Why Weight loss is so hard….

The latest statistics from an ABC 4 corners investigation expressed a very concerning outlook regarding the health of our nation. Currently, 60% of Australian adults are overweight or obese, that is projected to rise to 80% by 2025.

If you weren’t alarmed before, you probably should be. Our country is in the depths of an obesity and chronic disease epidemic, and don’t let the fact that you are slim fool you, you are still at risk of these chronic lifestyle conditions if you do not look after yourself through diet and exercise.

One thing that is abundantly clear, is that the overconsumption of added sugars and processed carbohydrates has hugely contributed to this problem. The overconsumption of food, in general, does certainly play its role, as well as inactivity, as well as a hole host of other reasons I have spoken about before here.

Weight gain is complex. Weight loss is complex.

If it was just as easy as creating a deficit in our calories in and calories out, like we have been told to do for the last 50 years, everything would be hunky dory, we would all be slim. But, it’s not working.

The message, the information, the weight loss industry, the guidelines, are pushing the calories in V calories out agenda, and it’s just not working. People are getting fatter, and sicker, and our lifestyles are becoming more and more unhealthy with seemingly no policy or strategy from our health providers and government.

When we restrict calories (or energy) into our body, our body fights back. It needs a certain amount of calories/energy to function optimally. The human body has many innate survival mechanisms that protect significant shifts away from its natural ranges, our body (believe it or not) is smarter than us. When our brain detects a calorie/energy deficit, it slows down our metabolism; to conserve energy and it turns up the hunger signals; to get us to take in more food to make up for the energy deficit.

There is only so long that we can fight these signals, it’s not just willpower, it’s our hormones, and we will and do, eventually give in. Anyone who has been on a calorie-controlled diet will agree to this; 3 weeks in (or less) and you are hungry, tired, irritable, lethargic, hating life.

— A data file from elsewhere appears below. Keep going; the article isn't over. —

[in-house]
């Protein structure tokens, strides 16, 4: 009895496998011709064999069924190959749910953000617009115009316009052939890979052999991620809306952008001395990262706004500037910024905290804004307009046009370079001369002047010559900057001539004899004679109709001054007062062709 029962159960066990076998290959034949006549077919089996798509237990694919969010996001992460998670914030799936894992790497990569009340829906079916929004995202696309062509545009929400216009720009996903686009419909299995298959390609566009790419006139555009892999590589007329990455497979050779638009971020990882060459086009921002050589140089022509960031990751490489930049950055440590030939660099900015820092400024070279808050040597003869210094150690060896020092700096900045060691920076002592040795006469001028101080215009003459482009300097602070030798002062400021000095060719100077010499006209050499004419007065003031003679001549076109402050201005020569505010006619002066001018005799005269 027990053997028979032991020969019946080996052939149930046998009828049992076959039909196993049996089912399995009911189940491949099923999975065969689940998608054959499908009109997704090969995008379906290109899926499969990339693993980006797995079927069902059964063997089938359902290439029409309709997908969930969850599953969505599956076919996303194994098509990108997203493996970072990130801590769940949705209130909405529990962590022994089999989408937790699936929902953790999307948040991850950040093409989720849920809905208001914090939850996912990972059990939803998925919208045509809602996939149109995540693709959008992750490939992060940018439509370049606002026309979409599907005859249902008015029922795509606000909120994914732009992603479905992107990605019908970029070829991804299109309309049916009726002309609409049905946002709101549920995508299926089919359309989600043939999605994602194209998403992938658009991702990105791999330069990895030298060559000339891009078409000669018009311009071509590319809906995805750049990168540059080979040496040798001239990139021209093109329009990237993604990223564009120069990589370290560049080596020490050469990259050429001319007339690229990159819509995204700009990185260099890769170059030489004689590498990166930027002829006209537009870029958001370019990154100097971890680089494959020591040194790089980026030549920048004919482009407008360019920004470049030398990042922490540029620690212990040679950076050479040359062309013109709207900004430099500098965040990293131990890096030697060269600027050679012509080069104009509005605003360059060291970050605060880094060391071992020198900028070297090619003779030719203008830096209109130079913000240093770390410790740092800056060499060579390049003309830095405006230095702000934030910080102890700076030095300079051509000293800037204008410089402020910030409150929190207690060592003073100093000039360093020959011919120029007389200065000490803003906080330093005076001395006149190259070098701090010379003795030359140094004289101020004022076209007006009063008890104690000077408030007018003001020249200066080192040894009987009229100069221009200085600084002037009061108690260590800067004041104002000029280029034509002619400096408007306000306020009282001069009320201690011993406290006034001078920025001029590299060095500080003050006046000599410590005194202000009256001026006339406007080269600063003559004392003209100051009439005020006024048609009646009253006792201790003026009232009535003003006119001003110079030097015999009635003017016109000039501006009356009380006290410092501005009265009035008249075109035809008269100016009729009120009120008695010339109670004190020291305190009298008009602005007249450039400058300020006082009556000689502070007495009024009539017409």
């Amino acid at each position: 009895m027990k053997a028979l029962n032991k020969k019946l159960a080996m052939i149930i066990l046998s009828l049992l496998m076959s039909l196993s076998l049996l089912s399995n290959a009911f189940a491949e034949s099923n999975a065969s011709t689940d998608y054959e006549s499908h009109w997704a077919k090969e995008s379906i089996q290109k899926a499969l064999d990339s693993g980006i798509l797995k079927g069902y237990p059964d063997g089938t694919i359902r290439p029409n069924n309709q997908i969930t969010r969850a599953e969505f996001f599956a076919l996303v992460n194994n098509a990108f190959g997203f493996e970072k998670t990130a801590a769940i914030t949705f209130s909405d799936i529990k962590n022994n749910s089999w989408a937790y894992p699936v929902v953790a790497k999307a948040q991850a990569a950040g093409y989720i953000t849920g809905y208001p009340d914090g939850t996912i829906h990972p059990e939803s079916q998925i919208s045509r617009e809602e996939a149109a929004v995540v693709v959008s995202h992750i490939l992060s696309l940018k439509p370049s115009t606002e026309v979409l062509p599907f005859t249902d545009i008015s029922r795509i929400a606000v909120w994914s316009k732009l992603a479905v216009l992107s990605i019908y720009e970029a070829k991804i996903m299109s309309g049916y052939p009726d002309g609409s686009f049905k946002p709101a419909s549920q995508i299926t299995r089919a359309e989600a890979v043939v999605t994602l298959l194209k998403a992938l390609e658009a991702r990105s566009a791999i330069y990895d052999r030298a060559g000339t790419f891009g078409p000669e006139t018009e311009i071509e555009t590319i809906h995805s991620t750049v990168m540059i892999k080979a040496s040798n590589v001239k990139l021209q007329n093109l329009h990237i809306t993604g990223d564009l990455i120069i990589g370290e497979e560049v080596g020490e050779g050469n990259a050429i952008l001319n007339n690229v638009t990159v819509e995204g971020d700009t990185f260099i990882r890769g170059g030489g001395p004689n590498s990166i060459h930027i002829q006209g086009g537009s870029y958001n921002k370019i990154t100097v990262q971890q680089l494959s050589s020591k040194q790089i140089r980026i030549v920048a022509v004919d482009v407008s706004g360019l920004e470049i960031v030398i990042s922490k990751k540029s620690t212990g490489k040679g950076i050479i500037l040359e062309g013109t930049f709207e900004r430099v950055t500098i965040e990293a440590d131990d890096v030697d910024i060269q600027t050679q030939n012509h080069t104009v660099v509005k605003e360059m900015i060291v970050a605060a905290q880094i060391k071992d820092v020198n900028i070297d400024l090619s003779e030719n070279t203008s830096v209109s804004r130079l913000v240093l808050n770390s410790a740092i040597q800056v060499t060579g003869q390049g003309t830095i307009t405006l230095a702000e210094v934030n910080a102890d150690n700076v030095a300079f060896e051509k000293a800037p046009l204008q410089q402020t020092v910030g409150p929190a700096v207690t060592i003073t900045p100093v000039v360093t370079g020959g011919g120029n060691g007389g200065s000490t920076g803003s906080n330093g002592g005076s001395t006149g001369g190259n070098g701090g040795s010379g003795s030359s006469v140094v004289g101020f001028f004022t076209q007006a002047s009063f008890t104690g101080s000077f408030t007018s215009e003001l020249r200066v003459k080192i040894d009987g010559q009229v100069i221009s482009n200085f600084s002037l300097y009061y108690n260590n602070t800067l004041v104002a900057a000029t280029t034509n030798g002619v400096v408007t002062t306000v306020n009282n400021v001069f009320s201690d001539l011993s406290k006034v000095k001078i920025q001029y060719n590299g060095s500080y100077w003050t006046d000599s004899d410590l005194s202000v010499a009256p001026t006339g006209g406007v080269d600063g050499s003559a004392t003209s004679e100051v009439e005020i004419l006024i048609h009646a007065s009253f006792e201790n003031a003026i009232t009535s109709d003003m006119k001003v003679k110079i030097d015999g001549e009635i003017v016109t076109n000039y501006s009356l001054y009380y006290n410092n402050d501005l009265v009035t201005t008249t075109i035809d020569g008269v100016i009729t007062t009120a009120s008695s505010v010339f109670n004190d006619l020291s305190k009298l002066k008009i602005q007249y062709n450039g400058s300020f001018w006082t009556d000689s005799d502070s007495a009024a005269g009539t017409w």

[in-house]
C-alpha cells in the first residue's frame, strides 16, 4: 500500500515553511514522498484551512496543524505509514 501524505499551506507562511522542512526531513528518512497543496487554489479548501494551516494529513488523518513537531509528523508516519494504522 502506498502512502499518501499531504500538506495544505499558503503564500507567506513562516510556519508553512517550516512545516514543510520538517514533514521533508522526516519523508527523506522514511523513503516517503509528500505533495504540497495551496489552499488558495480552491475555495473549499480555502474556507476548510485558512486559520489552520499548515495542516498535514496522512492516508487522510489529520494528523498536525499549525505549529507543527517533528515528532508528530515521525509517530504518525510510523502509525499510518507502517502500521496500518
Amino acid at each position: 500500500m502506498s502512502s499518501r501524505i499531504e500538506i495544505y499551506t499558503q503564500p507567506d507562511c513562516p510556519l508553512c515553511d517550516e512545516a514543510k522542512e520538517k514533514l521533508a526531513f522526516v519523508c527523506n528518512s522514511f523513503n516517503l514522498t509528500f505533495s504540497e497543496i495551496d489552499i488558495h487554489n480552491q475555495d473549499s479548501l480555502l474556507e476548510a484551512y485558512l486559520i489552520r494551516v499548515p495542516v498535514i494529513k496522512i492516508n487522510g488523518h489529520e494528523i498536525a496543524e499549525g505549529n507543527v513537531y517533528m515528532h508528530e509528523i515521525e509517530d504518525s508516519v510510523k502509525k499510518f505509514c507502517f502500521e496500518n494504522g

This is why the statistics for conventional weight loss success after 12 months is very low, with almost zero success. And most often, what weight we do lose on a calorie restricted diet, we gain back, due to metabolic slowing. It’s too hard to stick too, so we go back to the way were eating beforehand, and boom, body weight increases again. It is not a long-term solution. Doesn’t fill you with confidence to start a diet hey?

One of the concerning comments made by an upper GI surgeon on the ABC 4 corners program was that “once people enter the obese category of BMI, it’s almost impossible to get themselves out of it.” By 2025, that’s going to be A LOT of people, actually, that’s already A LOT of people. The thing that concerned me the most was the finality of that statement. No hope. No encouragement. No options. No solutions. No emphasis on the fact that YOU CAN absolutely still improve your health, regardless of weight loss. Just that’s it. You’re obese. Doomed to be forever…

But it doesn’t have to be that way.

Society doesn’t make anyone who is on a health journey any easier, the temptation (EVERYWHERE), the judgement, the criticism, the comparison, the pursuit for perfection or the focus on an unsustainable lifestyle (cue chronic stress, sleep deprivation, unrealistic working hours etc…)

We need to shift our perspective.

Now I am not suggesting that by eating this way or that way, we will all be a size 8 and metabolically 10 out of 10 by 2025. Not at all. But I am offering hope. A lifeline. An opportunity to achieve health.

When you shift the focus away from stepping on the scales every day, and the counting, and the weighing, and the over-exercising just to burn off what you ate last night – you can start to listen to your body. Truly listen.

Deep down we “know” what we should be eating. Do not confuse yourself with information overload.

Whole foods as close to their natural state, moderate protein, healthy fats. Do not overeat.

But we are not taking action on this, we are making it too hard for ourselves with excuses or stories or “the way it’s always been”, or “we don’t have the time.” We have a responsibility to ourselves to start paying attention to our body and what it is telling us and to treat it accordingly.

Don’t resign yourself to the label of “obese” then speed dial a pizza and large coke. No.

We all need to get fitter, we all need to get stronger, and if you are not making food choices that support your health MOST OF THE TIME – you need to do that.

Take action.

“oh but I’ve tried everything”

I am sure you have, i am not doubting your effort – but have you tried to focus on implementing long-term health strategies as opposed to “all the weight loss right now; and if i don’t see it in 2 weeks, screw it, i need to try something else.”

Shift the focus away from ONLY weight loss and short term instant results, to a lifelong journey of health. Because it is for life. If you want health, to be healthier, to feel more energetic, confident, then you need to make the change, for life.

There is no excuse for not looking after yourself. No justification for not paying attention to your body. YOU CAN still improve your health and your wellbeing, regardless of weight loss.

Claire x

If  you have any questions or comments, please feel free to contact me below or email claire@collectivefitness.com.au





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2 thoughts on “Why Weight loss is so hard….

  1. You hit the nail on the head Claire! You have a way with words, clear, concise, to the point! And i love your emphasis and simple non complex comparisons. Bloody brilliant i say! Xxx

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